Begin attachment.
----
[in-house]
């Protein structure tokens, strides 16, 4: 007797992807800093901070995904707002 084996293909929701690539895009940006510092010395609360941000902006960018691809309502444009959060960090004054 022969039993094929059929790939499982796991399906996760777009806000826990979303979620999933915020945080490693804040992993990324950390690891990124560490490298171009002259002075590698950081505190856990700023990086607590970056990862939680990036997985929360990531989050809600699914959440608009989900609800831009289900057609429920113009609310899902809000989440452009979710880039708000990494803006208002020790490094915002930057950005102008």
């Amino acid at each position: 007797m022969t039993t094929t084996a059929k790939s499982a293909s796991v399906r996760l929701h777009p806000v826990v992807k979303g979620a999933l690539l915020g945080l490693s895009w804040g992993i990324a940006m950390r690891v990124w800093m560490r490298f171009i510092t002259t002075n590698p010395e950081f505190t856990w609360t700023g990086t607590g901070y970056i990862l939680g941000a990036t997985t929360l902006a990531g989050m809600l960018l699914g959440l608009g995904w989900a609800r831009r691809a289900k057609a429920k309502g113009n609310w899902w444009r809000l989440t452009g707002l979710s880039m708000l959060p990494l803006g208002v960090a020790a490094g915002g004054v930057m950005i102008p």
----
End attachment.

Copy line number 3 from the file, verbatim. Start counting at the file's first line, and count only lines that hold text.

């Amino acid at each position: 007797m022969t039993t094929t084996a059929k790939s499982a293909s796991v399906r996760l929701h777009p806000v826990v992807k979303g979620a999933l690539l915020g945080l490693s895009w804040g992993i990324a940006m950390r690891v990124w800093m560490r490298f171009i510092t002259t002075n590698p010395e950081f505190t856990w609360t700023g990086t607590g901070y970056i990862l939680g941000a990036t997985t929360l902006a990531g989050m809600l960018l699914g959440l608009g995904w989900a609800r831009r691809a289900k057609a429920k309502g113009n609310w899902w444009r809000l989440t452009g707002l979710s880039m708000l959060p990494l803006g208002v960090a020790a490094g915002g004054v930057m950005i102008p």